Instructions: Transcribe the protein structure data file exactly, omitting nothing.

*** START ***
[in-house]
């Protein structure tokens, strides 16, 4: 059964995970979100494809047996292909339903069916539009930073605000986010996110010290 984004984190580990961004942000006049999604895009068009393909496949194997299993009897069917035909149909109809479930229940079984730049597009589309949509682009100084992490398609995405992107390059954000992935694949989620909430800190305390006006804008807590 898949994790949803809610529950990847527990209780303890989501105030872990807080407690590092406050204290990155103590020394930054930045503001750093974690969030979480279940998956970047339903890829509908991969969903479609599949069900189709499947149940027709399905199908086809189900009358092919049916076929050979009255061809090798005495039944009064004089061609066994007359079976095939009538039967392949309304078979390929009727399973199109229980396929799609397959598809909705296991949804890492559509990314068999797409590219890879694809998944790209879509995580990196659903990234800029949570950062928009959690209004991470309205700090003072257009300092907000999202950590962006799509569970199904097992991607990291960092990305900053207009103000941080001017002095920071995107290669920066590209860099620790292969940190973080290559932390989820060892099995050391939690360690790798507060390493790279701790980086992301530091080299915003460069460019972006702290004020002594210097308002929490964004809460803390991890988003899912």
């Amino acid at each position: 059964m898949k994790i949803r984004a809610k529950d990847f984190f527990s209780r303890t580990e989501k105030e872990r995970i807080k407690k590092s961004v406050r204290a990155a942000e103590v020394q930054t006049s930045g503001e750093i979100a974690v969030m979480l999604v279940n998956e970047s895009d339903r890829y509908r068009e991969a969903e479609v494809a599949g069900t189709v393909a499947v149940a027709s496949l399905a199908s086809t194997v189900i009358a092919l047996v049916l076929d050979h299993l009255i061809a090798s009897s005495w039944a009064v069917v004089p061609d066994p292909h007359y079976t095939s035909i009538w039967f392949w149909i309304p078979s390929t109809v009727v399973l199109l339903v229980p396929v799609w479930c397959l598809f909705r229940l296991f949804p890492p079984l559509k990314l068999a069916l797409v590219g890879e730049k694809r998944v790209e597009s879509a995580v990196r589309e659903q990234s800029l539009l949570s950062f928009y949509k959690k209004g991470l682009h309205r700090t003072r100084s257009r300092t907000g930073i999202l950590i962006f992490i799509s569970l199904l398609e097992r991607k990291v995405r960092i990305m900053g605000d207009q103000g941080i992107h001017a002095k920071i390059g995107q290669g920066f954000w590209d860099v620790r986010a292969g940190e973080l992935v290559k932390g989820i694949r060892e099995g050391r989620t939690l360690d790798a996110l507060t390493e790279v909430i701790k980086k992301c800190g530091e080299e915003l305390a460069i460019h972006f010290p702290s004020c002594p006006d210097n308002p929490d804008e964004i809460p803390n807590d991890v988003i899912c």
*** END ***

[in-house]
């Protein structure tokens, strides 16, 4: 059964995970979100494809047996292909339903069916539009930073605000986010996110010290 984004984190580990961004942000006049999604895009068009393909496949194997299993009897069917035909149909109809479930229940079984730049597009589309949509682009100084992490398609995405992107390059954000992935694949989620909430800190305390006006804008807590 898949994790949803809610529950990847527990209780303890989501105030872990807080407690590092406050204290990155103590020394930054930045503001750093974690969030979480279940998956970047339903890829509908991969969903479609599949069900189709499947149940027709399905199908086809189900009358092919049916076929050979009255061809090798005495039944009064004089061609066994007359079976095939009538039967392949309304078979390929009727399973199109229980396929799609397959598809909705296991949804890492559509990314068999797409590219890879694809998944790209879509995580990196659903990234800029949570950062928009959690209004991470309205700090003072257009300092907000999202950590962006799509569970199904097992991607990291960092990305900053207009103000941080001017002095920071995107290669920066590209860099620790292969940190973080290559932390989820060892099995050391939690360690790798507060390493790279701790980086992301530091080299915003460069460019972006702290004020002594210097308002929490964004809460803390991890988003899912």
């Amino acid at each position: 059964m898949k994790i949803r984004a809610k529950d990847f984190f527990s209780r303890t580990e989501k105030e872990r995970i807080k407690k590092s961004v406050r204290a990155a942000e103590v020394q930054t006049s930045g503001e750093i979100a974690v969030m979480l999604v279940n998956e970047s895009d339903r890829y509908r068009e991969a969903e479609v494809a599949g069900t189709v393909a499947v149940a027709s496949l399905a199908s086809t194997v189900i009358a092919l047996v049916l076929d050979h299993l009255i061809a090798s009897s005495w039944a009064v069917v004089p061609d066994p292909h007359y079976t095939s035909i009538w039967f392949w149909i309304p078979s390929t109809v009727v399973l199109l339903v229980p396929v799609w479930c397959l598809f909705r229940l296991f949804p890492p079984l559509k990314l068999a069916l797409v590219g890879e730049k694809r998944v790209e597009s879509a995580v990196r589309e659903q990234s800029l539009l949570s950062f928009y949509k959690k209004g991470l682009h309205r700090t003072r100084s257009r300092t907000g930073i999202l950590i962006f992490i799509s569970l199904l398609e097992r991607k990291v995405r960092i990305m900053g605000d207009q103000g941080i992107h001017a002095k920071i390059g995107q290669g920066f954000w590209d860099v620790r986010a292969g940190e973080l992935v290559k932390g989820i694949r060892e099995g050391r989620t939690l360690d790798a996110l507060t390493e790279v909430i701790k980086k992301c800190g530091e080299e915003l305390a460069i460019h972006f010290p702290s004020c002594p006006d210097n308002p929490d804008e964004i809460p803390n807590d991890v988003i899912c």